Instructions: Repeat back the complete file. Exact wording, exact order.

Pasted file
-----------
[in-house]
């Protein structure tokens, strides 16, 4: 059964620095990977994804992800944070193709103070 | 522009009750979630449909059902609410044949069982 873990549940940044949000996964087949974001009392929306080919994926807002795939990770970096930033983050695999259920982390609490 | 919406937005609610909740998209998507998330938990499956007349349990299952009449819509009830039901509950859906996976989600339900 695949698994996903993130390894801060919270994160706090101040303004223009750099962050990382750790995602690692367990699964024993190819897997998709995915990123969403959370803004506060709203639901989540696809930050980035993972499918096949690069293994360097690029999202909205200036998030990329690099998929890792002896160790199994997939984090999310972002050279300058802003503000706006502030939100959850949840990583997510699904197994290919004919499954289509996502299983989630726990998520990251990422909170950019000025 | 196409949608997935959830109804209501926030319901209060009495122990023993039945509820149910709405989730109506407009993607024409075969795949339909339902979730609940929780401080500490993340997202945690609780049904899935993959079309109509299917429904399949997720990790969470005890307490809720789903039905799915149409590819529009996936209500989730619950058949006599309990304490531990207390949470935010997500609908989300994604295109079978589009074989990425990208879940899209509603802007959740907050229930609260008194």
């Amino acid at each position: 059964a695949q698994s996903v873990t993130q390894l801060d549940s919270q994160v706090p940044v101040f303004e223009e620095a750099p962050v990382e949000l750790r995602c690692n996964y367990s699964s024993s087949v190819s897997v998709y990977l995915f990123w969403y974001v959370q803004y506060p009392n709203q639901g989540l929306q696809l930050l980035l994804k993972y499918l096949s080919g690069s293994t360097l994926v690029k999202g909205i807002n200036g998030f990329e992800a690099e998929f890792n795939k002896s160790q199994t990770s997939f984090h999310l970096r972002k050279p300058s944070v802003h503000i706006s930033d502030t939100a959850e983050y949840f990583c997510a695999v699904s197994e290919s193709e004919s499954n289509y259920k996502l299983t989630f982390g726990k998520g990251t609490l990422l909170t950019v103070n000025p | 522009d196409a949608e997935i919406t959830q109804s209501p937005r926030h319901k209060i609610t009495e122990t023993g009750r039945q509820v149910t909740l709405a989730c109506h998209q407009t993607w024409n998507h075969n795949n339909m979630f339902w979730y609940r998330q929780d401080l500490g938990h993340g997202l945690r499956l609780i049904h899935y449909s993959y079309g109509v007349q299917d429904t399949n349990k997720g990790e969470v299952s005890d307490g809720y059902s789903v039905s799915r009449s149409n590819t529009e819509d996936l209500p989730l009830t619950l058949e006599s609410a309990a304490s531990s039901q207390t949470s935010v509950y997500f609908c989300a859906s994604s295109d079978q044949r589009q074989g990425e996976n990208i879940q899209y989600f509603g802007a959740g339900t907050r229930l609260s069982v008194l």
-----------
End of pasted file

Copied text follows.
[in-house]
């Protein structure tokens, strides 16, 4: 059964620095990977994804992800944070193709103070 | 522009009750979630449909059902609410044949069982 873990549940940044949000996964087949974001009392929306080919994926807002795939990770970096930033983050695999259920982390609490 | 919406937005609610909740998209998507998330938990499956007349349990299952009449819509009830039901509950859906996976989600339900 695949698994996903993130390894801060919270994160706090101040303004223009750099962050990382750790995602690692367990699964024993190819897997998709995915990123969403959370803004506060709203639901989540696809930050980035993972499918096949690069293994360097690029999202909205200036998030990329690099998929890792002896160790199994997939984090999310972002050279300058802003503000706006502030939100959850949840990583997510699904197994290919004919499954289509996502299983989630726990998520990251990422909170950019000025 | 196409949608997935959830109804209501926030319901209060009495122990023993039945509820149910709405989730109506407009993607024409075969795949339909339902979730609940929780401080500490993340997202945690609780049904899935993959079309109509299917429904399949997720990790969470005890307490809720789903039905799915149409590819529009996936209500989730619950058949006599309990304490531990207390949470935010997500609908989300994604295109079978589009074989990425990208879940899209509603802007959740907050229930609260008194």
């Amino acid at each position: 059964a695949q698994s996903v873990t993130q390894l801060d549940s919270q994160v706090p940044v101040f303004e223009e620095a750099p962050v990382e949000l750790r995602c690692n996964y367990s699964s024993s087949v190819s897997v998709y990977l995915f990123w969403y974001v959370q803004y506060p009392n709203q639901g989540l929306q696809l930050l980035l994804k993972y499918l096949s080919g690069s293994t360097l994926v690029k999202g909205i807002n200036g998030f990329e992800a690099e998929f890792n795939k002896s160790q199994t990770s997939f984090h999310l970096r972002k050279p300058s944070v802003h503000i706006s930033d502030t939100a959850e983050y949840f990583c997510a695999v699904s197994e290919s193709e004919s499954n289509y259920k996502l299983t989630f982390g726990k998520g990251t609490l990422l909170t950019v103070n000025p | 522009d196409a949608e997935i919406t959830q109804s209501p937005r926030h319901k209060i609610t009495e122990t023993g009750r039945q509820v149910t909740l709405a989730c109506h998209q407009t993607w024409n998507h075969n795949n339909m979630f339902w979730y609940r998330q929780d401080l500490g938990h993340g997202l945690r499956l609780i049904h899935y449909s993959y079309g109509v007349q299917d429904t399949n349990k997720g990790e969470v299952s005890d307490g809720y059902s789903v039905s799915r009449s149409n590819t529009e819509d996936l209500p989730l009830t619950l058949e006599s609410a309990a304490s531990s039901q207390t949470s935010v509950y997500f609908c989300a859906s994604s295109d079978q044949r589009q074989g990425e996976n990208i879940q899209y989600f509603g802007a959740g339900t907050r229930l609260s069982v008194l």